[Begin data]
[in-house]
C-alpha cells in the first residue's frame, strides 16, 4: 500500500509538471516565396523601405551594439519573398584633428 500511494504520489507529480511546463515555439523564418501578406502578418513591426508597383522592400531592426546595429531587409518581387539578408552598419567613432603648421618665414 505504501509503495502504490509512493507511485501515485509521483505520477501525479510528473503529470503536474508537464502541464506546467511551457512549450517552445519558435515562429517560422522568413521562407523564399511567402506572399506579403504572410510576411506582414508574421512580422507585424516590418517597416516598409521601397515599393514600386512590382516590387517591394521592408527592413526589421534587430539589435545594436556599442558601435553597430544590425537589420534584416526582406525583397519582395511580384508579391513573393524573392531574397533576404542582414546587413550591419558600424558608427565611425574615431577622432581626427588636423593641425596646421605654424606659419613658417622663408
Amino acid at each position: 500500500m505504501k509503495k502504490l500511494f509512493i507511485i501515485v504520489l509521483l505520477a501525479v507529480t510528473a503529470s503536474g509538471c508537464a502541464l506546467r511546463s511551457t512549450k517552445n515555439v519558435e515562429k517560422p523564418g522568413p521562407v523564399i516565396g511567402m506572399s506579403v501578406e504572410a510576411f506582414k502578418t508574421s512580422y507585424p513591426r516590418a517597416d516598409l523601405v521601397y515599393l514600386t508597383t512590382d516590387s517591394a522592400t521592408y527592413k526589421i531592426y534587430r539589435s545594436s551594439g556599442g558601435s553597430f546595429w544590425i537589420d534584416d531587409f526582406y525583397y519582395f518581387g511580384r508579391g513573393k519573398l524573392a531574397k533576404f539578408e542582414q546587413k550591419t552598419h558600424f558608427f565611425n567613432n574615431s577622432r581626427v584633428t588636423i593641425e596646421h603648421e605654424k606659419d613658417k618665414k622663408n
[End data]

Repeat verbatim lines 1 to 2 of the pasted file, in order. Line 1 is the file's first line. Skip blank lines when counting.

[in-house]
C-alpha cells in the first residue's frame, strides 16, 4: 500500500509538471516565396523601405551594439519573398584633428 500511494504520489507529480511546463515555439523564418501578406502578418513591426508597383522592400531592426546595429531587409518581387539578408552598419567613432603648421618665414 505504501509503495502504490509512493507511485501515485509521483505520477501525479510528473503529470503536474508537464502541464506546467511551457512549450517552445519558435515562429517560422522568413521562407523564399511567402506572399506579403504572410510576411506582414508574421512580422507585424516590418517597416516598409521601397515599393514600386512590382516590387517591394521592408527592413526589421534587430539589435545594436556599442558601435553597430544590425537589420534584416526582406525583397519582395511580384508579391513573393524573392531574397533576404542582414546587413550591419558600424558608427565611425574615431577622432581626427588636423593641425596646421605654424606659419613658417622663408